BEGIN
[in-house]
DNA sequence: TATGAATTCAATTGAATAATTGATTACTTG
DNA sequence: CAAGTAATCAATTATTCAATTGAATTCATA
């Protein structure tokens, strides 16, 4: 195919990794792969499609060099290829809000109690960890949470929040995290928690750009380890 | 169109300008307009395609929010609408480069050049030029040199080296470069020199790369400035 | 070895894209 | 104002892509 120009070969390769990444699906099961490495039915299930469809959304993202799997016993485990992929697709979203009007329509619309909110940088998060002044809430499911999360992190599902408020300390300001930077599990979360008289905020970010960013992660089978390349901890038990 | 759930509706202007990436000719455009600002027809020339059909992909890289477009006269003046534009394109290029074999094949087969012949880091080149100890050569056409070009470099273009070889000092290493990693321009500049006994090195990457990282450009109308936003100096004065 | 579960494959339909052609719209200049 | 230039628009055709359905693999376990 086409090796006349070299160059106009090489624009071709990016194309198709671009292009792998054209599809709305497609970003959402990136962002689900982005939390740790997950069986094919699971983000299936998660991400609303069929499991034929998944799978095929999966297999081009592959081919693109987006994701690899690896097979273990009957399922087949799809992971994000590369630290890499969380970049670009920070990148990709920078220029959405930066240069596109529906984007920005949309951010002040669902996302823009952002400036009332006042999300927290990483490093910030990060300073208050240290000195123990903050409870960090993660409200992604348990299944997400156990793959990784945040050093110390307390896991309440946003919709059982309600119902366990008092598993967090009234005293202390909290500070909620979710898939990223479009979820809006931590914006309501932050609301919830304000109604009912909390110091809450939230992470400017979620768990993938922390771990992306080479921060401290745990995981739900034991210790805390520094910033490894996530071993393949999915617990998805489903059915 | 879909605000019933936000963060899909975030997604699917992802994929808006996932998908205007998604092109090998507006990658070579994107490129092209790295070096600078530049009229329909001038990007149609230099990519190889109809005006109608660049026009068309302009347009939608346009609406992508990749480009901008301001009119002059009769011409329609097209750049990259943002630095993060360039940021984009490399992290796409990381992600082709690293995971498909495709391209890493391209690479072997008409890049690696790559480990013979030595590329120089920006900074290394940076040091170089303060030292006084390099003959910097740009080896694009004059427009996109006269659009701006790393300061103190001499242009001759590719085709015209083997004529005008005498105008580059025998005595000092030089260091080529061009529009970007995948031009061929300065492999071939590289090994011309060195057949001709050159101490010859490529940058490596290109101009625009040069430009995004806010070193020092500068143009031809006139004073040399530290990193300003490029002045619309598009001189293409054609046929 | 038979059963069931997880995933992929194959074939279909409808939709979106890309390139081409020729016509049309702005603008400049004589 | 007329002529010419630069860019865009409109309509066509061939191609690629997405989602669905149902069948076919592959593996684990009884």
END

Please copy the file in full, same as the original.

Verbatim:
[in-house]
DNA sequence: TATGAATTCAATTGAATAATTGATTACTTG
DNA sequence: CAAGTAATCAATTATTCAATTGAATTCATA
């Protein structure tokens, strides 16, 4: 195919990794792969499609060099290829809000109690960890949470929040995290928690750009380890 | 169109300008307009395609929010609408480069050049030029040199080296470069020199790369400035 | 070895894209 | 104002892509 120009070969390769990444699906099961490495039915299930469809959304993202799997016993485990992929697709979203009007329509619309909110940088998060002044809430499911999360992190599902408020300390300001930077599990979360008289905020970010960013992660089978390349901890038990 | 759930509706202007990436000719455009600002027809020339059909992909890289477009006269003046534009394109290029074999094949087969012949880091080149100890050569056409070009470099273009070889000092290493990693321009500049006994090195990457990282450009109308936003100096004065 | 579960494959339909052609719209200049 | 230039628009055709359905693999376990 086409090796006349070299160059106009090489624009071709990016194309198709671009292009792998054209599809709305497609970003959402990136962002689900982005939390740790997950069986094919699971983000299936998660991400609303069929499991034929998944799978095929999966297999081009592959081919693109987006994701690899690896097979273990009957399922087949799809992971994000590369630290890499969380970049670009920070990148990709920078220029959405930066240069596109529906984007920005949309951010002040669902996302823009952002400036009332006042999300927290990483490093910030990060300073208050240290000195123990903050409870960090993660409200992604348990299944997400156990793959990784945040050093110390307390896991309440946003919709059982309600119902366990008092598993967090009234005293202390909290500070909620979710898939990223479009979820809006931590914006309501932050609301919830304000109604009912909390110091809450939230992470400017979620768990993938922390771990992306080479921060401290745990995981739900034991210790805390520094910033490894996530071993393949999915617990998805489903059915 | 879909605000019933936000963060899909975030997604699917992802994929808006996932998908205007998604092109090998507006990658070579994107490129092209790295070096600078530049009229329909001038990007149609230099990519190889109809005006109608660049026009068309302009347009939608346009609406992508990749480009901008301001009119002059009769011409329609097209750049990259943002630095993060360039940021984009490399992290796409990381992600082709690293995971498909495709391209890493391209690479072997008409890049690696790559480990013979030595590329120089920006900074290394940076040091170089303060030292006084390099003959910097740009080896694009004059427009996109006269659009701006790393300061103190001499242009001759590719085709015209083997004529005008005498105008580059025998005595000092030089260091080529061009529009970007995948031009061929300065492999071939590289090994011309060195057949001709050159101490010859490529940058490596290109101009625009040069430009995004806010070193020092500068143009031809006139004073040399530290990193300003490029002045619309598009001189293409054609046929 | 038979059963069931997880995933992929194959074939279909409808939709979106890309390139081409020729016509049309702005603008400049004589 | 007329002529010419630069860019865009409109309509066509061939191609690629997405989602669905149902069948076919592959593996684990009884």